Assembly Members are concerned that if the city doesn't participate in negotiations now, it might hurt rate payers in the future.
The city assembly approved two motions Monday Night after discussing the goals that CBJ had when negotiating their role in Hydro One's acquisition of Avista. The first motion was put forth by Norton Gregory, for the city Juneau to begin the process of intervention by allocating $75,000 for legal counsel. The second motion was from Beth Weldon, "to direct the city manager to negotiate the city's goals and request an update from him by February 26th." The assembly was unified in their belief that that they would work towards the best interest of Juneau rate payers, and would not begin to spend money from the general fund unless negotiations between the parties broke down.
The assembly's goals are as follows (Taken from assembly member Jesse Kiehl):
1) "To keep Snettisham owned either by the state or the city."
2) "To get the same protections for Juneau residents that the company is offering to Washington ratepayers."
3) "To get rules for other companies to move power across AEL&P lines so our power is less likely to stay 'islanded.'"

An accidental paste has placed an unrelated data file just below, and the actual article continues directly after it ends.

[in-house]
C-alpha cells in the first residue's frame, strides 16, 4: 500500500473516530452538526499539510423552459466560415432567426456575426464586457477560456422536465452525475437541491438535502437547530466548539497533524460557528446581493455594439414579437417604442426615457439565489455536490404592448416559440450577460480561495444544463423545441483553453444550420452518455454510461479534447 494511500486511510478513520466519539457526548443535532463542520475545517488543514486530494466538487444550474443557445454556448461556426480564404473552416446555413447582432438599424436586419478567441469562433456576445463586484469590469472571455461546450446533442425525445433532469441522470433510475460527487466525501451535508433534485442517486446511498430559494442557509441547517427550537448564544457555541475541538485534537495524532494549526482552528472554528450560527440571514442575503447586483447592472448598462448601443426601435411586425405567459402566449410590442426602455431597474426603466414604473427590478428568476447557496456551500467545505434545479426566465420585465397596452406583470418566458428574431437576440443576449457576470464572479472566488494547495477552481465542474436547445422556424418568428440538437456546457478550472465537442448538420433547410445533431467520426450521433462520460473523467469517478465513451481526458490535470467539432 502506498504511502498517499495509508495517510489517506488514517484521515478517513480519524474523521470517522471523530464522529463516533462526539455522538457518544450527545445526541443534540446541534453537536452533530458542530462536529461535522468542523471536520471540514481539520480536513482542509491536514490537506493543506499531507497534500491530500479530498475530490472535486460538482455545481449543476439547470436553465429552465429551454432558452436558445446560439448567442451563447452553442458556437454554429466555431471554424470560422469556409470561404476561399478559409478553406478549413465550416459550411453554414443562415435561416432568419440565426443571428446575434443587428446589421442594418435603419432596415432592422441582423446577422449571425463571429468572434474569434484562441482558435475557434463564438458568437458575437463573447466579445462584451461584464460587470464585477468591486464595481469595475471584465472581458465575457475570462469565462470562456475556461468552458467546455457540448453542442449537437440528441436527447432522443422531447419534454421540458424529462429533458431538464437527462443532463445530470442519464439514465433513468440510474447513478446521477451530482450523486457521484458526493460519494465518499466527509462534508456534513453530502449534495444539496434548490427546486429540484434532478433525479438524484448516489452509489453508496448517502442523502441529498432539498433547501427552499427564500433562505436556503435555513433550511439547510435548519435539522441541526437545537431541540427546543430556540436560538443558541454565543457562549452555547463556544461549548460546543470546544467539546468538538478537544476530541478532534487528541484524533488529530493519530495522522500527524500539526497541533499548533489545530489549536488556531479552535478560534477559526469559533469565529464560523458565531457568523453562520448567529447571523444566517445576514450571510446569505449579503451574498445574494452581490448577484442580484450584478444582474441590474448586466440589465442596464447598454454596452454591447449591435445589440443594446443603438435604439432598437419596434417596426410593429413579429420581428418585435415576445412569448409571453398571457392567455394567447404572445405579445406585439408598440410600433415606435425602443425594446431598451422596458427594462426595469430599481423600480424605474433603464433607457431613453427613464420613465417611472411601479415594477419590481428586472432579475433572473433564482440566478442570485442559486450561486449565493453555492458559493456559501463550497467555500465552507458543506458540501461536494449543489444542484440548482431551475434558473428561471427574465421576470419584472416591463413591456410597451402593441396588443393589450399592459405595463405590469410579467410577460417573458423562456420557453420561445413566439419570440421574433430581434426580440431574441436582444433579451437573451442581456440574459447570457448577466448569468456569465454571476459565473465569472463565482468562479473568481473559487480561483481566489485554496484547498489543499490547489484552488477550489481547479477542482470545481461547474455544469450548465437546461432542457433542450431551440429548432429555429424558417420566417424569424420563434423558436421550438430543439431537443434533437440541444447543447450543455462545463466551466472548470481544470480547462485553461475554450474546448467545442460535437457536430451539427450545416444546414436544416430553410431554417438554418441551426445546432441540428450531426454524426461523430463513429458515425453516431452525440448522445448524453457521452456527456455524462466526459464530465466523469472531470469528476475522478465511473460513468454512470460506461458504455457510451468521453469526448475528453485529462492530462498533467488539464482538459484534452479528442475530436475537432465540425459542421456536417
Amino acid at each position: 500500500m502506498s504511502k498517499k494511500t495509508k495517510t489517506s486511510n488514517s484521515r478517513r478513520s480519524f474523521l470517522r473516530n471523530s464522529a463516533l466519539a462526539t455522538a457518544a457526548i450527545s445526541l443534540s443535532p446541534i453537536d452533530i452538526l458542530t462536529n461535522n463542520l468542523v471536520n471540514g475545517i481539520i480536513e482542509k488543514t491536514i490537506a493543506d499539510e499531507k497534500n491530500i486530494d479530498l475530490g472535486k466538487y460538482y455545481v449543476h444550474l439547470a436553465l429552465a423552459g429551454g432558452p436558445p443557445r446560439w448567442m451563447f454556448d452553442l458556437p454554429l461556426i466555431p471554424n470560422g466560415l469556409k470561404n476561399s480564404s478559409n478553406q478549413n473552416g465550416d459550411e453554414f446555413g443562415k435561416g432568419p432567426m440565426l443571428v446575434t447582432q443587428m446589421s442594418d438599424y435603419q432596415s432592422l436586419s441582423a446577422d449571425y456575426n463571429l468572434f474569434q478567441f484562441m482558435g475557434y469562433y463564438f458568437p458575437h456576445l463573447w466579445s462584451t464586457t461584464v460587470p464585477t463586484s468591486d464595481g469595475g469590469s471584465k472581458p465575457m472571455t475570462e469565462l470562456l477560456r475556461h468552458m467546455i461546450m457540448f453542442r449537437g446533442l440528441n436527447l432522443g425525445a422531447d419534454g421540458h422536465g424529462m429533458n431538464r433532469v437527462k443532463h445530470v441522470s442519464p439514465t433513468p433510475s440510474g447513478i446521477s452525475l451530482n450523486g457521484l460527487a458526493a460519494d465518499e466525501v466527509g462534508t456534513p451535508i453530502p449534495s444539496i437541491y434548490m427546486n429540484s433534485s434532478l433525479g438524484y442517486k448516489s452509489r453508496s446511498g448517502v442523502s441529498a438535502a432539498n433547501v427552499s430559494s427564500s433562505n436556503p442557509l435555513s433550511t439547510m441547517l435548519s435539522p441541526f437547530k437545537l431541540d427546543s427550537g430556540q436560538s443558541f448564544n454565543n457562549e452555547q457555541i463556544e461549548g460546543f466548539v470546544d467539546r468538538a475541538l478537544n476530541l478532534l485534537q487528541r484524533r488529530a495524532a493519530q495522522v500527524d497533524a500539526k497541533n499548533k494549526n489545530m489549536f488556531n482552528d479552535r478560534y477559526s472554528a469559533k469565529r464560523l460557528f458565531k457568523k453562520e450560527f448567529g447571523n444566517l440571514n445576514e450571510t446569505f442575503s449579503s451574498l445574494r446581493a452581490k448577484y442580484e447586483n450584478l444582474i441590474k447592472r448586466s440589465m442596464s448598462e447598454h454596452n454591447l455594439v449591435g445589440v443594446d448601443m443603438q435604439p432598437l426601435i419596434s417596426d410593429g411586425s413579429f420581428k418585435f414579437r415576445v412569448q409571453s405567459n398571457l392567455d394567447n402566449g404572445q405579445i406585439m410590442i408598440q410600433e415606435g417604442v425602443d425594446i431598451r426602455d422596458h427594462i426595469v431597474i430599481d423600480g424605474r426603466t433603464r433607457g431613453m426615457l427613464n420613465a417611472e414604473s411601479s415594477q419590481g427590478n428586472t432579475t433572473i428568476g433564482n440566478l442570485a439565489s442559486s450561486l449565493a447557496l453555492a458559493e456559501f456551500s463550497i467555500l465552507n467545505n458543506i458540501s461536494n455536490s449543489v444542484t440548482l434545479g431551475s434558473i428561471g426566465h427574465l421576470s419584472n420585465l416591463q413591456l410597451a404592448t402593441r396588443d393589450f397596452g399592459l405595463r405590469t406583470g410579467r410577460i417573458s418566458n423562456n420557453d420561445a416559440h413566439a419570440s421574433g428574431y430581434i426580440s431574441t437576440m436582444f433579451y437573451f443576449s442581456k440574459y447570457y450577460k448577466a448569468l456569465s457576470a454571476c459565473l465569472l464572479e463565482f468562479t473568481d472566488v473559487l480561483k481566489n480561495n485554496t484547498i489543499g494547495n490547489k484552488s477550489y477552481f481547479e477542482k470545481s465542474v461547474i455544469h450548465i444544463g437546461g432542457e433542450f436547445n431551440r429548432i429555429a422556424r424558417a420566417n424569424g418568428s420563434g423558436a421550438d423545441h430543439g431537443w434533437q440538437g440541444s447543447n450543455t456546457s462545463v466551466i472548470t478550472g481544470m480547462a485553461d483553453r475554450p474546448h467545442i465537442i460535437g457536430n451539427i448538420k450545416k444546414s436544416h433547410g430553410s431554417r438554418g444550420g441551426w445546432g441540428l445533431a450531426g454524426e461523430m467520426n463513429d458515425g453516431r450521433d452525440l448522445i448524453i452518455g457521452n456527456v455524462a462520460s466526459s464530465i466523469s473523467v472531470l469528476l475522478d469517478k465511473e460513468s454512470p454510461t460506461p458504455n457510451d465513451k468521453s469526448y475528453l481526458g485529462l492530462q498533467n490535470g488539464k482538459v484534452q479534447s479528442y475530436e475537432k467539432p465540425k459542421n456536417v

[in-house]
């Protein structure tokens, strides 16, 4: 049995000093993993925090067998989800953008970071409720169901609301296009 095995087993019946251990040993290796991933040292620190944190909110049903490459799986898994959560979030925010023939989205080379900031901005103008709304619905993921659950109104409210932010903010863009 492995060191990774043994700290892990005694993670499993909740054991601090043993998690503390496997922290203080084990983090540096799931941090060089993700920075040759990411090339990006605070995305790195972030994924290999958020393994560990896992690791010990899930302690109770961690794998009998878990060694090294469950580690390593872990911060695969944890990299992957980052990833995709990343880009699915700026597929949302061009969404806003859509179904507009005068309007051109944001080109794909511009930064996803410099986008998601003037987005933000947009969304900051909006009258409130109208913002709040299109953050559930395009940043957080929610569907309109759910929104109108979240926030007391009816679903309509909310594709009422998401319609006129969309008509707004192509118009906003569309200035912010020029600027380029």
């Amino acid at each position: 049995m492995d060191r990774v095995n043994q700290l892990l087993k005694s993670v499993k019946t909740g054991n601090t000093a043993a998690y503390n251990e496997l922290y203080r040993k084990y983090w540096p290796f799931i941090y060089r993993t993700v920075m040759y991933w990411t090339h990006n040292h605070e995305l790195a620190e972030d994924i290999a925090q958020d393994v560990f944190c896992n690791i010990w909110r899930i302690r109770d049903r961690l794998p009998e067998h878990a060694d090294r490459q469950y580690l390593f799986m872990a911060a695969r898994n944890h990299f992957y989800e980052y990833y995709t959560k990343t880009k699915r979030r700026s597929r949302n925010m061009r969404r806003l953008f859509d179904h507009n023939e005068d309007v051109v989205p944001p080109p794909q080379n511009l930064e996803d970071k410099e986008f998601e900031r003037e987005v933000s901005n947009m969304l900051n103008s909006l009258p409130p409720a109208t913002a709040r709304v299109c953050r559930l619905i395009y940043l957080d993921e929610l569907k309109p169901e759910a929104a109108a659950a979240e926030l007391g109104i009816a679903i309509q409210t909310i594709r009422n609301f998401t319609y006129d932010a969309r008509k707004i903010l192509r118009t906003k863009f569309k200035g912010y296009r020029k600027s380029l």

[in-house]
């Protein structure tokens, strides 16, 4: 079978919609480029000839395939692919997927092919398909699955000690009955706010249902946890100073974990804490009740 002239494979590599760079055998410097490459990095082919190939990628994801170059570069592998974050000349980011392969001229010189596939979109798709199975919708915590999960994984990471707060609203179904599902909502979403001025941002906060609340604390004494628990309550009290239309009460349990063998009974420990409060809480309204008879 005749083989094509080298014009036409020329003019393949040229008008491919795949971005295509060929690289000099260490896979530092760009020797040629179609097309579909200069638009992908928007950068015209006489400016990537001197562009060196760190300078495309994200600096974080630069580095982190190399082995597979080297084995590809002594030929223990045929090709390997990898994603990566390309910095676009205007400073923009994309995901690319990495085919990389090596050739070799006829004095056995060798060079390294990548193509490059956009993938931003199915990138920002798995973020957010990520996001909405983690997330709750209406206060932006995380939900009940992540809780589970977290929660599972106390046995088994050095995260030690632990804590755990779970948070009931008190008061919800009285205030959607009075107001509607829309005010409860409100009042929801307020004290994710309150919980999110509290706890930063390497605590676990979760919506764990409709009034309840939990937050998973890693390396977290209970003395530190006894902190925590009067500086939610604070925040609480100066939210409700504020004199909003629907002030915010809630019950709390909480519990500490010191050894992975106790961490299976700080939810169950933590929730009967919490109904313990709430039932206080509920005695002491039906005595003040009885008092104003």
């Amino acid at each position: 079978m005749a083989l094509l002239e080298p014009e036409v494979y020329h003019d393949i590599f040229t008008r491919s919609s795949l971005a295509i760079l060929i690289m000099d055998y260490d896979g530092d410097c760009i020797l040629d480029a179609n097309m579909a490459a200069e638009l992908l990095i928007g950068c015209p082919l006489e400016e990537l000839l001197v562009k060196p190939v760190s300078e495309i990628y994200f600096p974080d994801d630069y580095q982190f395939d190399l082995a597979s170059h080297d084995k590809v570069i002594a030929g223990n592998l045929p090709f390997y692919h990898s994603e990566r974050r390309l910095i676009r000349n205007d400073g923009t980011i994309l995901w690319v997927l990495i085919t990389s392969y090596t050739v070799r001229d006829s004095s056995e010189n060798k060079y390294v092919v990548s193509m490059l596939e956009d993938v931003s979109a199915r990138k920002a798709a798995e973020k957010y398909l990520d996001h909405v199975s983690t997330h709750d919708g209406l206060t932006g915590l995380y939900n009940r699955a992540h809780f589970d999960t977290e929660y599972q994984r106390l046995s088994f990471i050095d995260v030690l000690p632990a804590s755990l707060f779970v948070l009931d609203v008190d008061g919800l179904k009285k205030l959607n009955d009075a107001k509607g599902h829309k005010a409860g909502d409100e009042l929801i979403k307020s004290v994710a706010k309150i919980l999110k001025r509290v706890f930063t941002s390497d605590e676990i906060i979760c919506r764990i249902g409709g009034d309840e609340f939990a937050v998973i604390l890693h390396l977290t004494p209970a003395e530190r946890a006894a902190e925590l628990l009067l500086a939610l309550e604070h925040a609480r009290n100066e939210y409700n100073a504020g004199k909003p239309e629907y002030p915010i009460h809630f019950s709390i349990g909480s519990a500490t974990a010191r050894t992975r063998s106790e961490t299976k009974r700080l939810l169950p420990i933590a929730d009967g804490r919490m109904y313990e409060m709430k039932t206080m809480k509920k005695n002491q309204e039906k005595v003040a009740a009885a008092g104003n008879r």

4) "To have more transparent energy planning for Juneau, and"
5) "To hold public hearings in Juneau."
It is not clear at this point if the Regulatory Commission of Alaska will allow Juneau to intervene in the sale.
In a statement from AEL&P, they argue that Hydro One's rates will not affect their own, and because they are regulated by the RCA, "Alaska law and RCA precedent prohibit AEL&P from charging rates that would subsidize Hydro One's customers."
AEL&P also states that "Mayo Schmidt, the CEO of Hydro One confirmed to the City and Borough of Juneau that Hydro One and Avista will have no material impact on AEL&P, its employees, or its community ethic and civic engagement."
You can hear more on this story, and the thoughts of Beth Weldon, Rob Edwardson, and Jesse Kiehl on the issue below, or on The News of the North podcast on the Juneau Radio Center App.